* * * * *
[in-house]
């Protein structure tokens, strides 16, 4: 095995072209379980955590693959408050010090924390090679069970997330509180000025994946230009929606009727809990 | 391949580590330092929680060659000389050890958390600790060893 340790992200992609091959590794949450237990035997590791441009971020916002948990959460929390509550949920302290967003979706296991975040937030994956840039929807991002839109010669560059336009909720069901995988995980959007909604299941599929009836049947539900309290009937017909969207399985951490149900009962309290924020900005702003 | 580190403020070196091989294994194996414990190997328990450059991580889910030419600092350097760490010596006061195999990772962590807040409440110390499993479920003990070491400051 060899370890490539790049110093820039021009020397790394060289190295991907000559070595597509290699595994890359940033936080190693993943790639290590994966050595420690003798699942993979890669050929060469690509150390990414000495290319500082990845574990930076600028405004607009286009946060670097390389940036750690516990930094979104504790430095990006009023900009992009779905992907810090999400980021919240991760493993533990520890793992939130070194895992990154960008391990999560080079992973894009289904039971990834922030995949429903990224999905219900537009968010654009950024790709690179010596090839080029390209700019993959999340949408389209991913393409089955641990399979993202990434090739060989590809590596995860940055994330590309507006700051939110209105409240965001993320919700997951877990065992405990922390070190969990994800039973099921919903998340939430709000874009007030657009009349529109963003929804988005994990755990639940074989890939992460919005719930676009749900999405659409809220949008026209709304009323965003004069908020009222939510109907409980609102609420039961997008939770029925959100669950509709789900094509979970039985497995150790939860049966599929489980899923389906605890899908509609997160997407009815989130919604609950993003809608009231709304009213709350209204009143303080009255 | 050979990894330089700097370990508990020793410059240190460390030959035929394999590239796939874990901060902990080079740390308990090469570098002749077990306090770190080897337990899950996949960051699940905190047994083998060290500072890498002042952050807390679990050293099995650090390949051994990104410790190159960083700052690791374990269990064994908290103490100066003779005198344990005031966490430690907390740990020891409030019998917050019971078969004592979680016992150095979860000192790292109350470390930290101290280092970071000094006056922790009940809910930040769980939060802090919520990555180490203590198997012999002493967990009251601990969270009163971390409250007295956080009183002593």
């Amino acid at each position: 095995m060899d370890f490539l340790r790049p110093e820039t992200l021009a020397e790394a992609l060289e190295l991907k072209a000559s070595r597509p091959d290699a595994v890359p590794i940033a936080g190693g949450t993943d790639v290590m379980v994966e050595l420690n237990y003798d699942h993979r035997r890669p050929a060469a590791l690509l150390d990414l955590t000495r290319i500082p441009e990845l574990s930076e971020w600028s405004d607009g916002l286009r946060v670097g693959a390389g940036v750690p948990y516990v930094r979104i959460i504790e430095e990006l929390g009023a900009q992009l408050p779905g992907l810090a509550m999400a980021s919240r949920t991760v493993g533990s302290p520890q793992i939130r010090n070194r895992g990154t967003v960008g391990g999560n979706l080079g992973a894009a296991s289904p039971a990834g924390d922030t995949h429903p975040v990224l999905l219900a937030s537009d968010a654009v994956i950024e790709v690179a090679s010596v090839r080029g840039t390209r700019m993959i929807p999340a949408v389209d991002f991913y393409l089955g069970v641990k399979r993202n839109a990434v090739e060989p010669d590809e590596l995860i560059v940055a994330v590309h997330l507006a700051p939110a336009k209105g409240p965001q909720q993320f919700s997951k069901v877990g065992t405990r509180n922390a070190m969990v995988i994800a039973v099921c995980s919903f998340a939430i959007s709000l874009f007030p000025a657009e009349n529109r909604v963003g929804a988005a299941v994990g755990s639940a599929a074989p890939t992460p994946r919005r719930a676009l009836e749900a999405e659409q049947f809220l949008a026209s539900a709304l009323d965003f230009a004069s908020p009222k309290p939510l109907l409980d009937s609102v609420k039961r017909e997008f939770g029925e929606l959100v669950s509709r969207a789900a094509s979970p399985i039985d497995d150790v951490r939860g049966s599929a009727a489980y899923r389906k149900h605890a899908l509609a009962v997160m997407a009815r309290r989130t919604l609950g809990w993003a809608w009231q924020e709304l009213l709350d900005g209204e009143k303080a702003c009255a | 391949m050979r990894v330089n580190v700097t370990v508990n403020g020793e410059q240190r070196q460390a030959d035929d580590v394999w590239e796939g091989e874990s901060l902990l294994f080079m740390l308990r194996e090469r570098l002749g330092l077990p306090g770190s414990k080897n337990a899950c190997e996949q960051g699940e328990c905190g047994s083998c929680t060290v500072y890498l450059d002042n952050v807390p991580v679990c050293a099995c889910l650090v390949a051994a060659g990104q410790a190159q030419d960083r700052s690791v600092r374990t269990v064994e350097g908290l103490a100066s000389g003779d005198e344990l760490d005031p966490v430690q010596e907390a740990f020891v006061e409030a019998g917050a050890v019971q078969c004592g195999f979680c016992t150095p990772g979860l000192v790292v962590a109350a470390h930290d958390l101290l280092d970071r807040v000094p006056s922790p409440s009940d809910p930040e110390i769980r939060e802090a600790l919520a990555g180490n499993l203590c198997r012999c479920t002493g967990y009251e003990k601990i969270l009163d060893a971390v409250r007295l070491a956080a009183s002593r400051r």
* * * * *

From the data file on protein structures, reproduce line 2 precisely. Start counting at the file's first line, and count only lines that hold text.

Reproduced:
């Protein structure tokens, strides 16, 4: 095995072209379980955590693959408050010090924390090679069970997330509180000025994946230009929606009727809990 | 391949580590330092929680060659000389050890958390600790060893 340790992200992609091959590794949450237990035997590791441009971020916002948990959460929390509550949920302290967003979706296991975040937030994956840039929807991002839109010669560059336009909720069901995988995980959007909604299941599929009836049947539900309290009937017909969207399985951490149900009962309290924020900005702003 | 580190403020070196091989294994194996414990190997328990450059991580889910030419600092350097760490010596006061195999990772962590807040409440110390499993479920003990070491400051 060899370890490539790049110093820039021009020397790394060289190295991907000559070595597509290699595994890359940033936080190693993943790639290590994966050595420690003798699942993979890669050929060469690509150390990414000495290319500082990845574990930076600028405004607009286009946060670097390389940036750690516990930094979104504790430095990006009023900009992009779905992907810090999400980021919240991760493993533990520890793992939130070194895992990154960008391990999560080079992973894009289904039971990834922030995949429903990224999905219900537009968010654009950024790709690179010596090839080029390209700019993959999340949408389209991913393409089955641990399979993202990434090739060989590809590596995860940055994330590309507006700051939110209105409240965001993320919700997951877990065992405990922390070190969990994800039973099921919903998340939430709000874009007030657009009349529109963003929804988005994990755990639940074989890939992460919005719930676009749900999405659409809220949008026209709304009323965003004069908020009222939510109907409980609102609420039961997008939770029925959100669950509709789900094509979970039985497995150790939860049966599929489980899923389906605890899908509609997160997407009815989130919604609950993003809608009231709304009213709350209204009143303080009255 | 050979990894330089700097370990508990020793410059240190460390030959035929394999590239796939874990901060902990080079740390308990090469570098002749077990306090770190080897337990899950996949960051699940905190047994083998060290500072890498002042952050807390679990050293099995650090390949051994990104410790190159960083700052690791374990269990064994908290103490100066003779005198344990005031966490430690907390740990020891409030019998917050019971078969004592979680016992150095979860000192790292109350470390930290101290280092970071000094006056922790009940809910930040769980939060802090919520990555180490203590198997012999002493967990009251601990969270009163971390409250007295956080009183002593």